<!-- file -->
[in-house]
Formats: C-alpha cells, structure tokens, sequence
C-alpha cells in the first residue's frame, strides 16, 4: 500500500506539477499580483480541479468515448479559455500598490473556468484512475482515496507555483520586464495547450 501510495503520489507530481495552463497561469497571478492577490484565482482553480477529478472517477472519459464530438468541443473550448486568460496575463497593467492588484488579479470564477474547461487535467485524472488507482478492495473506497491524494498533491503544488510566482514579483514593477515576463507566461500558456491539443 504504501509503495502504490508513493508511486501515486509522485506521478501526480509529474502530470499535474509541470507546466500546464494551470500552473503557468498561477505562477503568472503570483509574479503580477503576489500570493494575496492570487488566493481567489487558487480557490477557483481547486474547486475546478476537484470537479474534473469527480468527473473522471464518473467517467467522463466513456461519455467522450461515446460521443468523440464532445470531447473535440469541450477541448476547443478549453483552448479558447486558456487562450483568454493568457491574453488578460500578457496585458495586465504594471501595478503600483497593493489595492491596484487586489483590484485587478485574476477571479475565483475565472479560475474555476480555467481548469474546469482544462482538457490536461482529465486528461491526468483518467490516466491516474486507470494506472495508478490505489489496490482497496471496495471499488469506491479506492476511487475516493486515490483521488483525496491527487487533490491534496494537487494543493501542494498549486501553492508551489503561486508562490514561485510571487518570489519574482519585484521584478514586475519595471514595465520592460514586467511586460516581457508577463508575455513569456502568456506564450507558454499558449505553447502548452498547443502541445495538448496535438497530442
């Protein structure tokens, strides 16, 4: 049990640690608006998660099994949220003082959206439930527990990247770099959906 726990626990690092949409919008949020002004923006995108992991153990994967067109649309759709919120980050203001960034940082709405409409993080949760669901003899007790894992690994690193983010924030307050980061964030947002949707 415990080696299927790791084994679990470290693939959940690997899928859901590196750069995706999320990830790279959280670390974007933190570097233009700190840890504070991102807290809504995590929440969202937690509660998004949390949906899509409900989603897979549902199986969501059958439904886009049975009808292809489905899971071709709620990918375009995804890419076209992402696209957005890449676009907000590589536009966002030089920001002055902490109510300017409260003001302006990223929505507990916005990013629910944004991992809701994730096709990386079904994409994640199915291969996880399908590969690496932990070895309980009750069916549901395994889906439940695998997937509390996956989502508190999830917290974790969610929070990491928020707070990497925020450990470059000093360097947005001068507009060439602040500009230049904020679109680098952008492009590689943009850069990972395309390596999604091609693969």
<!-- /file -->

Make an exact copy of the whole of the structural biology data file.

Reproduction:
[in-house]
Formats: C-alpha cells, structure tokens, sequence
C-alpha cells in the first residue's frame, strides 16, 4: 500500500506539477499580483480541479468515448479559455500598490473556468484512475482515496507555483520586464495547450 501510495503520489507530481495552463497561469497571478492577490484565482482553480477529478472517477472519459464530438468541443473550448486568460496575463497593467492588484488579479470564477474547461487535467485524472488507482478492495473506497491524494498533491503544488510566482514579483514593477515576463507566461500558456491539443 504504501509503495502504490508513493508511486501515486509522485506521478501526480509529474502530470499535474509541470507546466500546464494551470500552473503557468498561477505562477503568472503570483509574479503580477503576489500570493494575496492570487488566493481567489487558487480557490477557483481547486474547486475546478476537484470537479474534473469527480468527473473522471464518473467517467467522463466513456461519455467522450461515446460521443468523440464532445470531447473535440469541450477541448476547443478549453483552448479558447486558456487562450483568454493568457491574453488578460500578457496585458495586465504594471501595478503600483497593493489595492491596484487586489483590484485587478485574476477571479475565483475565472479560475474555476480555467481548469474546469482544462482538457490536461482529465486528461491526468483518467490516466491516474486507470494506472495508478490505489489496490482497496471496495471499488469506491479506492476511487475516493486515490483521488483525496491527487487533490491534496494537487494543493501542494498549486501553492508551489503561486508562490514561485510571487518570489519574482519585484521584478514586475519595471514595465520592460514586467511586460516581457508577463508575455513569456502568456506564450507558454499558449505553447502548452498547443502541445495538448496535438497530442
């Protein structure tokens, strides 16, 4: 049990640690608006998660099994949220003082959206439930527990990247770099959906 726990626990690092949409919008949020002004923006995108992991153990994967067109649309759709919120980050203001960034940082709405409409993080949760669901003899007790894992690994690193983010924030307050980061964030947002949707 415990080696299927790791084994679990470290693939959940690997899928859901590196750069995706999320990830790279959280670390974007933190570097233009700190840890504070991102807290809504995590929440969202937690509660998004949390949906899509409900989603897979549902199986969501059958439904886009049975009808292809489905899971071709709620990918375009995804890419076209992402696209957005890449676009907000590589536009966002030089920001002055902490109510300017409260003001302006990223929505507990916005990013629910944004991992809701994730096709990386079904994409994640199915291969996880399908590969690496932990070895309980009750069916549901395994889906439940695998997937509390996956989502508190999830917290974790969610929070990491928020707070990497925020450990470059000093360097947005001068507009060439602040500009230049904020679109680098952008492009590689943009850069990972395309390596999604091609693969």